VATICAN CITY (LifeSiteNews) — LifeSiteNews editor-in-chief John-Henry Westen traveled to Rome to say his farewell to the late pontiff and give a special report from the Vatican.
Westen interviewed LifeSite’s Vatican correspondent Michael Haynes, who wrote an extensive obituary of Pope Benedict XVI.
Haynes said that what stuck out to him about Benedict’s life was his “early desire to become a priest,” even from his childhood days.
Westen and Haynes also talked about Pope Benedict’s pro-life work, especially his 2004 letter about the reception of Holy Communion for pro-abortion politicians to the American bishops. In this letter, Benedict, who was still Cardinal Joseph Ratzinger at the time, stressed that priests must deny communion to pro-abortion politicians if they persist in their support for abortion after being corrected.
In the special report, Bishop Athanasius Schneider gave his perspective on Pope Benedict’s greatest achievement in a video message.
Schneider said that Benedict put “at the center of his personal life and of the life of the Church the supernatural view of the faith and of the perennial validity of the Tradition of the Church.”
“The greatest and most beneficial act of his pontificate was the motu proprio Summorum Pontificum, with the full restoration of the Traditional Latin Liturgy in all its expressions: Holy Mass, Sacraments, and all the other Sacred Rites,” Schneider stated. “This pontifical act will go down in history as ‘epoch-making.’”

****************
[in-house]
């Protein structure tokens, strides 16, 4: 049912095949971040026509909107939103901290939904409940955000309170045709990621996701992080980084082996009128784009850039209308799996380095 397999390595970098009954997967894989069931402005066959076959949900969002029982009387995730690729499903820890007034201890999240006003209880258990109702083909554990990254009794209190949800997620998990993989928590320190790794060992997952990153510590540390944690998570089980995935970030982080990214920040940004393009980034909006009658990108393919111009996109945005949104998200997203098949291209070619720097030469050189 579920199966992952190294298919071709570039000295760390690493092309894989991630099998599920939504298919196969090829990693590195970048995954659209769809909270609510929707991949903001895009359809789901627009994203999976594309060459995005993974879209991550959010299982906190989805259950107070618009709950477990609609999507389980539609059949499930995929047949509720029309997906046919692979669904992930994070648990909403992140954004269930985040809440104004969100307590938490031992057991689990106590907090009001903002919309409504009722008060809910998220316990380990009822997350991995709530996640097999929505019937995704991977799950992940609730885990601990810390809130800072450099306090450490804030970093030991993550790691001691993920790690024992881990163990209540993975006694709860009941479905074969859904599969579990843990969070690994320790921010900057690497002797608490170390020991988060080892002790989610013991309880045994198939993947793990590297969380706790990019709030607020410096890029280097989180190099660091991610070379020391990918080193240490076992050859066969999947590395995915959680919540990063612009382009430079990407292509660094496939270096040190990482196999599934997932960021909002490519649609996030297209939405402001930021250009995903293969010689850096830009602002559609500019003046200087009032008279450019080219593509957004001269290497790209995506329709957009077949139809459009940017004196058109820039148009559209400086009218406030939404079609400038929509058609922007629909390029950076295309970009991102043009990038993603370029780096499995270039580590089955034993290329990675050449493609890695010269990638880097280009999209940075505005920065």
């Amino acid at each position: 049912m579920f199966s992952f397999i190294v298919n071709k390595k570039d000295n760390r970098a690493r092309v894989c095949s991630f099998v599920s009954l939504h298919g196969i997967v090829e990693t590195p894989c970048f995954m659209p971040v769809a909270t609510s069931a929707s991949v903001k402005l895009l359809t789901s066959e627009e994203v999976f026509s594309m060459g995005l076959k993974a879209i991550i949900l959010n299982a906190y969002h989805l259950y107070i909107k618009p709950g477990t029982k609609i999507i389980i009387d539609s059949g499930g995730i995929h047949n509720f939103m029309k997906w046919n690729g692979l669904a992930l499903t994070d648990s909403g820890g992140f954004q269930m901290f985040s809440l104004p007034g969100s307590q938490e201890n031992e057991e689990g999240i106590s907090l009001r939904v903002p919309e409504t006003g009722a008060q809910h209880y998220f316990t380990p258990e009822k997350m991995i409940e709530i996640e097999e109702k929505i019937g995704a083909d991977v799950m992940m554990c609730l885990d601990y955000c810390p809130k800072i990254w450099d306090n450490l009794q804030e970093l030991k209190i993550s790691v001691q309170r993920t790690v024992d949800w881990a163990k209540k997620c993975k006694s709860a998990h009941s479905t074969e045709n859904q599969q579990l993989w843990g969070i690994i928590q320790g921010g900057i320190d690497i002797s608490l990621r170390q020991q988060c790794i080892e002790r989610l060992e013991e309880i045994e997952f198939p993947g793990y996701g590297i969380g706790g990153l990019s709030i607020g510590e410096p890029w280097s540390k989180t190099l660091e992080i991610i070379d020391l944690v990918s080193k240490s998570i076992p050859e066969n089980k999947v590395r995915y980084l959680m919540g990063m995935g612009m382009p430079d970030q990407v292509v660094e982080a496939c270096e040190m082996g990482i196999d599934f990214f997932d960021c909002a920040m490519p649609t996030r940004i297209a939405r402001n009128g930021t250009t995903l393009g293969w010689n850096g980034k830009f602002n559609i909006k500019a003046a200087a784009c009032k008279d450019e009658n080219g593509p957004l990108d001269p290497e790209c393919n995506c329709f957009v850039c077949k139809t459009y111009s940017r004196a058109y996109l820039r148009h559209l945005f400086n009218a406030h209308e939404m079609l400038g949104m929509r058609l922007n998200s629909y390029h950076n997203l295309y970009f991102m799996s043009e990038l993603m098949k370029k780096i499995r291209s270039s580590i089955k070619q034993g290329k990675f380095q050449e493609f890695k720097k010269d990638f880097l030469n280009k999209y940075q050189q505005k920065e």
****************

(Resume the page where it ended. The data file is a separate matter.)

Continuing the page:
Continuing, Schneider noted that Pope Benedict XVI stated that “the Traditional Roman Rite was never abrogated and should remain always in the Church because what was holy for our forefathers and the saints must be holy for us and for the future generations as well.”
Schneider said that with Summorum Pontificum “began the healing of the wound in the body of the Church, which was caused by the attitude of rejection and even hatred of the venerable and millennium-old rule of the prayer of the Church.”
The auxiliary Bishop of St. Mary’s, Astana, said that Pope Benedict’s legacy is expressed in his words “stand firm in the faith, do not be confused.”
Schneider furthermore stressed that “the intervention of divine providence” will “overcome the current enormous doctrinal confusion.”
According to Schneider, this confusion is caused by a “creeping apostasy, especially among a worldly and unbelieving caste of theologians, who are the new scribes,” and by some of the “high-ranking clergy, who are the new Sadducees.”
Moreover, Westen pointed out in the report that there is now a “strange situation” because there was a restoration of the Traditional Latin Mass (TLM) and the traditional sacraments under Benedict’s reign, but Francis’ motu proprio Traditionis Custodes (TC) again put restrictions on the TLM.
“It’s a hammer blow,” Haynes said about TC, adding that it “severely restricts the availability of the Latin Mass around the world.”
At the same time, Haynes pointed out that Latin Mass parishes are often the ones that are thriving and are “the youngest, more full of families, more free with their donations because they realize the need to support the Church. They are the lifeblood.”
Westen mentioned a recent interview in which Archbishop Georg Gänswein, Benedict’s former private secretary, said that Benedict read TC “with pain in his heart.”
LifeSite’s editor-in-chief pointed out that it is sad to see that Benedict’s legacy is being “stomped on” with the restriction of the TLM.
Haynes said that the allowance and promotion of the Latin Mass will be Benedict’s “main legacy,” which makes the pain of TC “even more bitter.”
“The Church will always have this treasure of the Latin Mass and it will continue to grow,” Haynes stated.